Campers v. Vista Health Clinic et al

Filing 17

Order by Magistrate Judge Laurel Beeler granting 6 Motion to Dismiss for Lack of Jurisdiction. The court grants the defendants' motion, substitutes the United States as defendant for Santa Rosa Community Health Center and Dr. Creggan, and dismisses Ms. Campers's claims to the extent raised against the United States. (lblc1S, COURT STAFF) (Filed on 9/20/2016) (Additional attachment(s) added on 9/20/2016: # 1 Certificate/Proof of Service) (lsS, COURT STAFF).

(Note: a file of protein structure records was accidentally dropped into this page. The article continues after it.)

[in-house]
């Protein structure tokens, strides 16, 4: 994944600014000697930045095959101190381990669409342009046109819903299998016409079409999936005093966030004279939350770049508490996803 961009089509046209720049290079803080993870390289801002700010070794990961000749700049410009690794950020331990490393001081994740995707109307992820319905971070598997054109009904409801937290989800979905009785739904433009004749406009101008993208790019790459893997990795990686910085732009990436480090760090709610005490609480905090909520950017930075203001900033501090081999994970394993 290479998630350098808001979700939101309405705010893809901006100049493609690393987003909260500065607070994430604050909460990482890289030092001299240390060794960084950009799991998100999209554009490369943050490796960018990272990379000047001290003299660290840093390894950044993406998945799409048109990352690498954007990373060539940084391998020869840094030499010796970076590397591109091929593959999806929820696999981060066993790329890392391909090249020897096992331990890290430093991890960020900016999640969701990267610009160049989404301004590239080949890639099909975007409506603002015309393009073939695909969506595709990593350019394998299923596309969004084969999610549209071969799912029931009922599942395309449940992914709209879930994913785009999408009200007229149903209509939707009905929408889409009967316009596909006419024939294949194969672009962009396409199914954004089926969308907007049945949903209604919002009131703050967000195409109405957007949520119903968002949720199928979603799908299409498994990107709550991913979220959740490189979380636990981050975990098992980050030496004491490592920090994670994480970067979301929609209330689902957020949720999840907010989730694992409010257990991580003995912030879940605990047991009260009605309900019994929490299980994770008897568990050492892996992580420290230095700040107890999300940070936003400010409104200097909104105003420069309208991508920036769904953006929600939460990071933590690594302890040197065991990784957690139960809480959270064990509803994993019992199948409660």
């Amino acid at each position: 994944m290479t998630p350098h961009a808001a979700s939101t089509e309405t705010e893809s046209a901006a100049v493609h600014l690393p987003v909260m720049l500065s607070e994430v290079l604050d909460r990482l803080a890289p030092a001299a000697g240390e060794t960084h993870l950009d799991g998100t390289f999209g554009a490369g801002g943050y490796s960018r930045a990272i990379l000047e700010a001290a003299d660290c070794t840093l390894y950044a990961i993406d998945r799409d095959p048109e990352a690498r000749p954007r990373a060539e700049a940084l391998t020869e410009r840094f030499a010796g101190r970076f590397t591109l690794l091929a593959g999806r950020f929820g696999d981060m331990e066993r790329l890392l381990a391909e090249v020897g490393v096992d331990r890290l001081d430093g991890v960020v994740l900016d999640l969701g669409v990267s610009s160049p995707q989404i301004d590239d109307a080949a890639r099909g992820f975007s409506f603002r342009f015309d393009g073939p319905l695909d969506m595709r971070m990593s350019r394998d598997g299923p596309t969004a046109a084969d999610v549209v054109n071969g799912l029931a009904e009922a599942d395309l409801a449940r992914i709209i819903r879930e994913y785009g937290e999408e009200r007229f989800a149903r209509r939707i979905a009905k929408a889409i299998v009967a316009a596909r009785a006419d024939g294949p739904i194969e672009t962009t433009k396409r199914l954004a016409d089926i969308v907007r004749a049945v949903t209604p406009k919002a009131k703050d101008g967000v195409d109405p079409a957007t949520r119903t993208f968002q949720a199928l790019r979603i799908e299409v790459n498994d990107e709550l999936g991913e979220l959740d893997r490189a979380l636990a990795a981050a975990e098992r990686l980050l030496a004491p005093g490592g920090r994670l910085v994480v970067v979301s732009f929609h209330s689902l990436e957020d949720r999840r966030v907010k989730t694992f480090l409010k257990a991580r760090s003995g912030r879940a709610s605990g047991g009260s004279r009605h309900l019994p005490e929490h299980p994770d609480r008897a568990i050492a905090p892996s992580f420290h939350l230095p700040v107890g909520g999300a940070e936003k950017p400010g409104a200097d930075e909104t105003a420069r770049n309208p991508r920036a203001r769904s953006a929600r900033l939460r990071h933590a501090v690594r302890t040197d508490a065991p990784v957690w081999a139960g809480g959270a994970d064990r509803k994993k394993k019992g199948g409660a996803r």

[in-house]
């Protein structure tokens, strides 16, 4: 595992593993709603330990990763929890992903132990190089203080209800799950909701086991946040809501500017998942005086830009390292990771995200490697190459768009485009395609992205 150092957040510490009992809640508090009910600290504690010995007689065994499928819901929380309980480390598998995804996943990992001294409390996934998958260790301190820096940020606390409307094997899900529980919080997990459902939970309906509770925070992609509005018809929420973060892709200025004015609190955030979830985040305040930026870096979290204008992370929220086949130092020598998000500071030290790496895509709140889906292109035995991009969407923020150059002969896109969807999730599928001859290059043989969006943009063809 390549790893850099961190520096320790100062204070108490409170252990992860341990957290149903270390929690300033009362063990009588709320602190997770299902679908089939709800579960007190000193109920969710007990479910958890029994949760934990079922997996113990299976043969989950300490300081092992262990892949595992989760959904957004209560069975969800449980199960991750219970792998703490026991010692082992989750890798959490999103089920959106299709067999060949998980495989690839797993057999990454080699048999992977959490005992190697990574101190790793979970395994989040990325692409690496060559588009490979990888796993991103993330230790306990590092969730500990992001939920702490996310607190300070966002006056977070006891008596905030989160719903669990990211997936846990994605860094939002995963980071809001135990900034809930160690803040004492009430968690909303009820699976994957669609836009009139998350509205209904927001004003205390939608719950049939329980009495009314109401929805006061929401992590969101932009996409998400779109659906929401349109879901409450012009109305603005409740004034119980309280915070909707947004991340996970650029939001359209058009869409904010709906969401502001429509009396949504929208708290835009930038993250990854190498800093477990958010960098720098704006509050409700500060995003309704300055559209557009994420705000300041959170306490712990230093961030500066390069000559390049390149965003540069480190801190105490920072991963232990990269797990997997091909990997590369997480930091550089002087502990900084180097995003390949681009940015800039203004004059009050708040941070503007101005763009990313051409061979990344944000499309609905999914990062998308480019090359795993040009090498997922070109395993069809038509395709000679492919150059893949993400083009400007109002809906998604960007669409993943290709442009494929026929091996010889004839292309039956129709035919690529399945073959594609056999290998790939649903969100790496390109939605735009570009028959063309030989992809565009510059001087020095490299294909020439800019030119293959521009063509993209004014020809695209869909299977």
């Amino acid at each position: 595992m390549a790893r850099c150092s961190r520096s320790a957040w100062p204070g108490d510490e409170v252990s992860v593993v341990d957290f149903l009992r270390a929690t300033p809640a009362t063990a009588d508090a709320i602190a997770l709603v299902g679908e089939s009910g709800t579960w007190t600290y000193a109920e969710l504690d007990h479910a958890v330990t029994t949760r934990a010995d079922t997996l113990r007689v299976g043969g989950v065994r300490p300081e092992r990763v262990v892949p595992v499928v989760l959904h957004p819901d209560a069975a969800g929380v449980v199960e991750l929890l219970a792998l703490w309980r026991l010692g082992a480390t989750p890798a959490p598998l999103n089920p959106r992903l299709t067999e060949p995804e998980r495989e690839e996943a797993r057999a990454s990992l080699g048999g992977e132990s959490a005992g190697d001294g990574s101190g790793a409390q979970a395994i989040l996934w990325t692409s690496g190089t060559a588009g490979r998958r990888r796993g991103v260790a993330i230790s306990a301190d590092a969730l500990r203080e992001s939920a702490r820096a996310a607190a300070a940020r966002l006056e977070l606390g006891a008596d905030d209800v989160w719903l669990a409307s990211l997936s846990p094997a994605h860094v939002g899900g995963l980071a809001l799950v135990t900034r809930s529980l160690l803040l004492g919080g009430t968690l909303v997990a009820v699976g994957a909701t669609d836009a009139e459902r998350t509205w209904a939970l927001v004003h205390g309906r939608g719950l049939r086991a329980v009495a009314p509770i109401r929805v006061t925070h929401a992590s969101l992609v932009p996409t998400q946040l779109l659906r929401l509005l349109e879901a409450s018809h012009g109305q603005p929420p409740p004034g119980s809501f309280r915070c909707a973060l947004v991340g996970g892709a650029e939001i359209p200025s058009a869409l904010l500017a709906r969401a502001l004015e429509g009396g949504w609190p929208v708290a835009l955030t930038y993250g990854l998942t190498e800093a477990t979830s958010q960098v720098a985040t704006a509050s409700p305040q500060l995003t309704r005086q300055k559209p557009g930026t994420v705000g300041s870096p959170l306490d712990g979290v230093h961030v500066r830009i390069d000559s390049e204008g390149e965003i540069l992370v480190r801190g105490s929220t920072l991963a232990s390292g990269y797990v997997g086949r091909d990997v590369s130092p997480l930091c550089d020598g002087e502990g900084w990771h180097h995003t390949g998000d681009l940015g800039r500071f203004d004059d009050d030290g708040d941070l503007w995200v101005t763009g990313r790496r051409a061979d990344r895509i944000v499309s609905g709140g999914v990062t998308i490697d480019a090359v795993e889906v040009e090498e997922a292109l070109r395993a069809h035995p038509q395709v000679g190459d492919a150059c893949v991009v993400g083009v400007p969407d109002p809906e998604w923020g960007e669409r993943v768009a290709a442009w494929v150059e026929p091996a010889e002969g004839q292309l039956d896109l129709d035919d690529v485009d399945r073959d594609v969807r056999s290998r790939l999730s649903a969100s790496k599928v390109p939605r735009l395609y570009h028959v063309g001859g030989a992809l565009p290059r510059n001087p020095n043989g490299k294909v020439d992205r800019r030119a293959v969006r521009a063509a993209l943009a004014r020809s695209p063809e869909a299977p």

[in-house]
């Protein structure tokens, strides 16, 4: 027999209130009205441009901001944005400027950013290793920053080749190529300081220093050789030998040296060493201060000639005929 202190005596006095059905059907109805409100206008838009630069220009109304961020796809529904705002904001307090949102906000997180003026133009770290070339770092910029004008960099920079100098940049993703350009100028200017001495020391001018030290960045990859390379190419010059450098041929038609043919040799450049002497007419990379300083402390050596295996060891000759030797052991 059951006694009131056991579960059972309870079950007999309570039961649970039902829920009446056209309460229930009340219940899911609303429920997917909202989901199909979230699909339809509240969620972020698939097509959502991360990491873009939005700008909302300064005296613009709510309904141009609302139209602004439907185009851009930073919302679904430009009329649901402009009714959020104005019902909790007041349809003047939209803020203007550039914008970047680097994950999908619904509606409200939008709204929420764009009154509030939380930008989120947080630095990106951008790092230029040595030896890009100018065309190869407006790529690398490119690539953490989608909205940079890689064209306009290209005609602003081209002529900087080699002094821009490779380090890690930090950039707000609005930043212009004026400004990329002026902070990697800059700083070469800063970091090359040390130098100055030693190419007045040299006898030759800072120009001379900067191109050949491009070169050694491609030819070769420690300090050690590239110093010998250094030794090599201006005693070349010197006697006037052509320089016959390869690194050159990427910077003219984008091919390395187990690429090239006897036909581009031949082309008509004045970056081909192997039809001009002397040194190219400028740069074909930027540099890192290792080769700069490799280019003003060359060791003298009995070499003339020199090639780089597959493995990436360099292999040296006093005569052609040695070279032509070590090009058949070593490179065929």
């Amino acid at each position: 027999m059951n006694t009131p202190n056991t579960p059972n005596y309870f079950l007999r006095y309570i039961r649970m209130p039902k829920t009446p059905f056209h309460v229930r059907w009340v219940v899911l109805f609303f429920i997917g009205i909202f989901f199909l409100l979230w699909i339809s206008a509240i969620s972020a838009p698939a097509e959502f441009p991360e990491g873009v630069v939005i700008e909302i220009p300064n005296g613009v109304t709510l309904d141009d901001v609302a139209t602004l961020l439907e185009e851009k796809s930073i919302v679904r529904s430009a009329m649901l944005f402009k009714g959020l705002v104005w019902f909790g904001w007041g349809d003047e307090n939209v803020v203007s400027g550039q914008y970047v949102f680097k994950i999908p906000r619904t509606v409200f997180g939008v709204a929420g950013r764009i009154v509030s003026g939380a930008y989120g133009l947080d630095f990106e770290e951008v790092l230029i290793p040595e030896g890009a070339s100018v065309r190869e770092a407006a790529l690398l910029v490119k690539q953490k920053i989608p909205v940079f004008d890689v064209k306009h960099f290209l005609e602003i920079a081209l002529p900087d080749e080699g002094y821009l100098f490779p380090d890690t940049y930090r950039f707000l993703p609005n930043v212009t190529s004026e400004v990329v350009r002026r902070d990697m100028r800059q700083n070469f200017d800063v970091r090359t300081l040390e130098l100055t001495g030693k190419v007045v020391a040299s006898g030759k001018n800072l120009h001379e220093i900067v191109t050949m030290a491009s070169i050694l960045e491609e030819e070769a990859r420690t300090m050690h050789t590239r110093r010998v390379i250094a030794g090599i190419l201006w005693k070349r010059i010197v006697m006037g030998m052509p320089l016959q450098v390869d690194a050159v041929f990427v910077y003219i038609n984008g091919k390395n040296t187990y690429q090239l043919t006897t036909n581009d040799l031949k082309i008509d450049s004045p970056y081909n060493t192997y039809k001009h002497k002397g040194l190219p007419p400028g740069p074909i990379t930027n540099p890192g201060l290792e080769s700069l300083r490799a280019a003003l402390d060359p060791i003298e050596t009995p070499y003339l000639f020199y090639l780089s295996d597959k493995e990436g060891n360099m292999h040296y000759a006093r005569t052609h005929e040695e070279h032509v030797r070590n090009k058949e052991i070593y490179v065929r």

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1 2 3 4 5 6 7 8 UNITED STATES DISTRICT COURT 9 NORTHERN DISTRICT OF CALIFORNIA 10 San Francisco Division United States District Court Northern District of California 11 CHERYL CAMPERS, 12 Plaintiff, v. 13 14 Case No. 16-cv-03507-LB ORDER GRANTING THE DEFENDANTS’ MOTION TO DISMISS VISTA HEALTH CLINIC, et al., Re: ECF No. 6 Defendants. 15 16 17 Cheryl Campers filed suit in California state court on September 4, 2015.1 In her complaint, a 18 Judicial Council of California form, Ms. Campers marked four boxes to indicate the substance of 19 her claims: “Property Damage,” “Personal Injury,” “ADA & Malpractice Violatio[n],” and 20 “Human Rights V[iolation].”2 Other than indicating that the case is “unlimited” (i.e. the case value 21 exceeds $25,000), Ms. Campers did not provide any additional information about her claims.3 22 Two defendants, Santa Rosa Community Health Center (d/b/a Vista Family Health Center) 23 and Dr. Daniel Creggan,4 removed the action and now move to substitute the United States as the 24 25 1 Complaint — ECF No. 1-1. 26 2 Id. at 3. 3 Id. 27 28 Ms. Campers sued “Vista Health Clinic” and Dr. Daniel Creggin, but the defendants indicate that these are incorrect names for these two defendants. 4 ORDER — No. 16-cv-03507-LB 1 proper defendant and to dismiss the complaint for two reasons: (1) the court lacks subject-matter 2 jurisdiction because Ms. Campers has not exhausted her administrative remedies under the Federal 3 Tort Claims Act (“FTCA”), and (2) Ms. Campers fails to state a claim under Rule 12(b)(6).5 Ms. 4 Campers did not respond to the motion.6 After the opposition deadline, however, Ms. Campers 5 contacted Courtroom Deputy Lashanda Scott to explain that she needed additional time to respond 6 to the motion. The court gave Ms. Campers until September 8 to file a response, but she never 7 did.7 The court can decide this matter without oral argument. See N.D. Cal. Civ. L.R. 7-1(b). The 8 9 10 court grants the motion and dismisses Ms. Campers’s claims without prejudice to pursuing administrative relief. United States District Court Northern District of California 11 GOVERNING LAW 12 13 1. Rule 12(b)(1) Subject-Matter Jurisdiction A complaint must contain a short and plain statement of the ground for the court’s jurisdiction 14 15 (unless the court already has jurisdiction and the claim needs no new jurisdictional support). 16 Fed. R. Civ. P. 8(a)(1). The plaintiff has the burden of establishing jurisdiction. See Kokkonen v. 17 Guardian Life Ins. Co. of Am., 511 U.S. 375, 377 (1994); Farmers Ins. Exchange v. Portage La 18 Prairie Mut. Ins. Co., 907 F.2d 911, 912 (9th Cir. 1990). A defendant’s Rule 12(b)(1) 19 jurisdictional attack can be either facial or factual. White v. Lee, 227 F.3d 1214, 1242 (9th Cir. 20 2000). “A ‘facial’ attack asserts that a complaint’s allegations are themselves insufficient to 21 invoke jurisdiction, while a ‘factual’ attack asserts that the complaint’s allegations, though 22 adequate on their face to invoke jurisdiction, are untrue.” Courthouse News Serv. v. Planet, 750 23 F.3d 776, 780 n.3 (9th Cir. 2014). Under a facial attack, the court “accept[s] all allegations of fact 24 in the complaint as true and construe[s] them in the light most favorable to the plaintiffs.” Warren 25 26 5 Motion to Dismiss — ECF No. 6. 27 6 See generally Docket; Notice of Non-Opposition — ECF No. 10. 28 7 Order — ECF No. 13. ORDER — No.16-cv-03507-LB 2 1 v. Fox Family Worldwide, Inc., 328 F.3d 1136, 1139 (9th Cir. 2003). In a factual attack, the court 2 “need not presume the truthfulness of the plaintiff’s allegations” and “may review evidence 3 beyond the complaint without converting the motion to dismiss into a motion for summary 4 judgment.” Safe Air for Everyone v. Meyer, 373 F.3d 1035, 1039 (9th Cir. 2004). 5 If a court dismisses a complaint, it should give leave to amend unless the “the pleading could 6 not possibly be cured by the allegation of other facts.” Cook, Perkiss and Liehe, Inc. v. Northern 7 California Collection Serv. Inc., 911 F.2d 242, 247 (9th Cir. 1990). 8 9 2. Sovereign Immunity “It is axiomatic that the United States may not be sued without its consent and that the 11 United States District Court Northern District of California 10 existence of consent is a prerequisite for jurisdiction.” Jachetta v. United States, 653 F.3d 898, 12 903 (9th Cir. 2011) (quoting United States v. Mitchell, 463 U.S. 206, 212 (1983)). This is the 13 doctrine of sovereign immunity. The Ninth Circuit has explained: “Before we may exercise 14 jurisdiction over any suit against the government, we must have ‘a clear statement from the United 15 States waiving sovereign immunity, together with a claim falling within the terms of the waiver.’” 16 Id. (quoting in part United States v. White Mountain Apache Tribe, 537 U.S. 465, 472 (2003)). 17 “[L]imitations and conditions upon which the Government consents to be sued must be strictly 18 observed and exceptions thereto are not to be implied.” Mollison v. United States, 568 F.3d 1073, 19 1075 (9th Cir. 2009) (citing Soriano v. United States, 352 U.S. 270, 276 (1957)) (internal 20 quotations omitted; alteration in original). 21 Absent a waiver, “a court does not have authority to award relief against the United States or a 22 federal agency . . . .” Isaacs v. United States, No. 13-cv-01394-WHO, 2013 WL 4067597, at *1 23 (N.D. Cal. Aug. 1, 2013). “As the party asserting a claim against the United States, [the plaintiff] 24 has the burden of ‘demonstrating unequivocal waiver of immunity.’” United States v. Park Place 25 Associates, Ltd., 563 F.3d 907, 924 (9th Cir. 2009) (quoting Cunningham v. United States, 786 26 F.2d 1445, 1446 (9th Cir. 1986)). 27 28 ORDER — No.16-cv-03507-LB 3 ANALYSIS 1 2 1. The United States Is the Proper Defendant 3 The first issue is whether the United States should be substituted as the defendant for the 4 Health Center and Dr. Creggan. Because these two defendants are deemed federal employees and 5 the government certifies they were acting within the scope of that employment, the United States 6 is substituted as the proper defendant. Federally funded health centers and their employees may be deemed employees of the federal 7 8 Public Health Service. 42 U.S.C. § 233(g)(1)(A), (g)(4). When a federal employee is sued, “[u]pon 9 certification by the Attorney General that the defendant employee was acting within the scope of” his or her employment during the subject incident, the suit is considered an action against the 11 United States District Court Northern District of California 10 United States. 28 U.S.C. § 2679(d)(1). The United States will then be substituted as the proper 12 defendant for the named employee. Id. Here, the United States Attorney for the Northern District of California, through the Chief of 13 14 the Civil Division, certifies that Santa Rosa Community Health Center and its employees have 15 been covered by the FTCA since January 1, 2012.8 The Civil Chief further certifies that Dr. 16 Creggan “was an employee of the health center and was acting within the scope of his 17 employment at all times material to” the case.9 Such a certification is “prima facie evidence that a 18 federal employee was acting in the scope of her employment at the time of the incident and is 19 conclusive unless challenged.” Billings v. United States, 57 F.3d 797, 800 (9th Cir. 1995). Ms. 20 Campers has the burden of disproving the certification by a preponderance of the evidence. Id. 21 Ms. Campers has not met her burden. She in fact has not challenged the defendants’ 22 classification, their FTCA-coverage, or their substitution with the United States. The court 23 therefore grants the motion and substitutes the United States for the defendants Santa Rosa 24 Community Health Center and Dr. Creggan. 25 26 27 8 Certification — ECF No. 2, ¶ 2. 28 9 Id. ORDER — No.16-cv-03507-LB 4 1 The other two defendants — doctors Eleaser and Richardson — will, however, remain as 2 individually named defendants. The Civil Chief does not certify that these two defendants were 3 employees of the Health Center or acting within the scope of such employment.10 To the contrary, 4 a Department of Health and Human Services (“DHHS”) senior attorney declares that these two 5 defendants were not employees of the health center and thus not eligible for FTCA coverage. 11 6 7 2. Sovereign Immunity Bars Ms. Campers’s Claims Against the United States The second issue is whether, because the United States is now a defendant, sovereign 8 9 10 immunity bars Ms. Campers’s claims. It does and so the court dismisses her claims to the extent asserted against the United States. “[T]he FTCA remedy against the United States [is] ‘exclusive of any other civil action or United States District Court Northern District of California 11 12 proceeding’ for any personal injury caused by a [Public Health Service] officer or employee 13 performing a medical or related function ‘while acting within the scope of his office or 14 employment.’” Hui v. Castaneda, 559 U.S. 799, 802 (2010) (quoting 42 U.S.C. § 233(a)). This 15 rule applies equally where, as here, the named defendants were publically funded health centers 16 and their employees. 42 U.S.C. § 233(g)(1)(A). The FTCA waives the United States’ sovereign immunity to certain tort claims and is “the 17 18 exclusive remedy for torts committed by Government employees in the scope of their 19 employment.” United States v. Smith, 499 U.S. 160 163 (1991); United States v. Kubrick, 444 U.S. 20 111, 117-18 (1979); Jachetta v. United States, 653 F.3d 898, 904 (9th Cir. 2011); 28 U.S.C. 21 §§ 1346(b)(1), 2679(b)(1). An FTCA-plaintiff must first exhaust available administrative 22 remedies: An action shall not be instituted upon a claim against the United States for money damages for injury or loss of property or personal injury or death caused by the negligent or wrongful act or omission of any employee of the Government while acting within the scope of his office or employment, unless the claimant shall 23 24 25 26 27 10 Id. 28 11 Torres Decl. — ECF No. 6-1, ¶¶ 7–8. ORDER — No.16-cv-03507-LB 5 1 have first presented the claim to the appropriate Federal agency and his claim shall have been finally denied by the agency . . . . 2 28 U.S.C. § 2675(a). The § 2765(a) presentment requirement is satisfied by “(1) a written 3 statement sufficiently describing the injury to enable to agency to begin its own investigation, and 4 (2) a sum certain damages claim.” Burns v. United States, 764 F.2d 722, 724 (9th Cir. 1985) 5 (internal quotation marks omitted). The plaintiff may then bring a civil case only once the agency 6 “finally denie[s]” the claim or fails to arrive at a “final disposition of [the] claim within six months 7 after it is filed.” 28 U.S.C. § 2675(a). The claim-exhaustion requirement “is jurisdictional in nature 8 and may not be waived.” Spawr v. United States, 796 F.2d 279, 280 (9th Cir. 1986) (citing Burns, 9 764 F.2d at 724). Here, Ms. Campers does not allege that she ever filed an administrative claim with the 11 United States District Court Northern District of California 10 DHHS.12 The record supports just the opposite: the United States submits a declaration that the 12 DHHS’s database contains no record of a claim by Ms. Campers against the Health Center or Dr. 13 Creggan.13 Ms. Campers, having not responded to the motion, has presented no basis to believe 14 otherwise. The court therefore dismisses Ms. Campers’s claims without prejudice to refiling after 15 she has exhausted her administrative remedies. See Pinzon v. Mendocino Coast Clinics, Inc., No. 16 14-cv-05504-JST, 2015 WL 4967257, at *3 (N.D. Cal. Aug. 20, 2015) (dismissing claims without 17 prejudice where the DHHS database had no record of the plaintiff’s administrative claims and the 18 plaintiff provided no evidence to the contrary). 19 The dismissal relates to each of Ms. Campers’s claims, including what appears to be a claim 20 under the Americans with Disabilities Act (“ADA”). As the Supreme Court explained, § 233(a) 21 “grants absolute immunity to PHS officers and employees for actions arising out of the 22 performance of medical or related functions within the scope of their employment” and “limits 23 recovery for such conduct to suits against the United States.” Hui, 559 U.S. at 806, 812–13 24 (concluding that § 233(a) precludes a Bivens action). Based on this record, it appears that any 25 injury Ms. Campers suffered arises out of the defendants’ “performance of medical or related 26 27 12 See generally Compl. 28 13 Torres Decl. ¶¶ 2–4. ORDER — No.16-cv-03507-LB 6 1 functions,” and therefore all of her apparent claims fall within § 233(a) and are subject to the 2 FTCA’s immunity-waiver requirements. See Pinzon, 2015 WL 4967257 at *3 (dismissing ADA 3 and Civil Rights Act claims against federally funded health clinic). 4 5 CONCLUSION 6 The court grants the defendants’ motion, substitutes the United States as defendant for Santa 7 Rosa Community Health Center and Dr. Creggan, and dismisses Ms. Campers’s claims to the 8 extent raised against the United States. Dismissal is without prejudice to Ms. Campers refiling her 9 claims after exhausting her administrative remedies. This order does not affect the other two 10 defendants, doctors Eleaser and Richardson. United States District Court Northern District of California 11 12 IT IS SO ORDERED. 13 Dated: September 20, 2016 ______________________________________ LAUREL BEELER United States Magistrate Judge 14 15 16 17 18 19 20 21 22 23 24 25 26 27 28 ORDER — No.16-cv-03507-LB 7